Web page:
Firefox Features (Part 4) – Do-Not-Track

What Is It?

Update: Since we published this, it appears that DNT is gaining some traction in the wider community. In an article published on the BBC, on the 25th May, 2011, “Cookie law deferred for one year“, despite the EU getting tougher, UK websites still have time to plan what to do – but it’s running out. What are your thoughts? Let us know.

Do-Not-Track is a new feature in Firefox 4 that will allows users, in time, to opt out of behavioral advertising. It will allow us to tell sites that we do not want to be tracked, thereby giving us more control over what kind of information is stored about us by advertisers and marketers, hopefully giving us a more spam-free existence.According to the online choices, behavioural advertising is:

…a practice that is based on internet browsing activity and allows brands to deliver adverts to web users which reflect their interests.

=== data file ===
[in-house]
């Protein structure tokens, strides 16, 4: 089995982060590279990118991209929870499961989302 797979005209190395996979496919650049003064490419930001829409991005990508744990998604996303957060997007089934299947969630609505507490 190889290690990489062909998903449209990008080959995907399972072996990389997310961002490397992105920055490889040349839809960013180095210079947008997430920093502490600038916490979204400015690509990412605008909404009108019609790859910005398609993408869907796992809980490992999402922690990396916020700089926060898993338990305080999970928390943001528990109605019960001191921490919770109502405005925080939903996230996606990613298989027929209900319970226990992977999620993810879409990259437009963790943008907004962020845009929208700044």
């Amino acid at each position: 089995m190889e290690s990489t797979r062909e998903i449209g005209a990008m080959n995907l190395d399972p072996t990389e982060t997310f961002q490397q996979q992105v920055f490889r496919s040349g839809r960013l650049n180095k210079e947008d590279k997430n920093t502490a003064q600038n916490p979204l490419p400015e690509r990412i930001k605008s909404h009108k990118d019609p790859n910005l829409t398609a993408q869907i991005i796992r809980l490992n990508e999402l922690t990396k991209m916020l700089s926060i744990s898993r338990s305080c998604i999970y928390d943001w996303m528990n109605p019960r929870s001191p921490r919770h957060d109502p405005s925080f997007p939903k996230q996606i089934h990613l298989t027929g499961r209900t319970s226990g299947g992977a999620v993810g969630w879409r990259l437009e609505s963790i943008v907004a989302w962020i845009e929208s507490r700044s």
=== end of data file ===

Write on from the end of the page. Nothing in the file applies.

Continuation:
The implementation in Firefox is a new header: DNT, that will be sent to all sites, when enabled in the browser preferences. This header will inform the site that the user does not wish to have their activity tracked on that particular site. As other sites have covered, in the short-term future, there will be little change, but as the number of sites that respect the header grow, the appreciation of the features benefits will grow.

There is no mandatory requirements for sites to participate and respect the header. But my feeling is that as the respective browser vendors implement and advertise the feature and users begin to appreciate their increasing ability to control intrusions in to their privacy, that uptake will increase.

Enabling Firefox Do-Not-Track

Enabling Firefox Do-Not-Track

How Do I Enable It?

Under the Advanced tab in Firefox 4 there is a new checkbox available in the Browsing section entitled “Tell web sites I do not want to be tracked”. When you enable this checkbox, the header will be sent. Very simple to turn on and off as desired.

Further Reading

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Matt's Pic About Matthew Setter

Matthew Setter, a passionate Australian, is the founder and chief-editor of Malt Blue. Follow him on Twitter at @maltblue and find out more about him on the team page.

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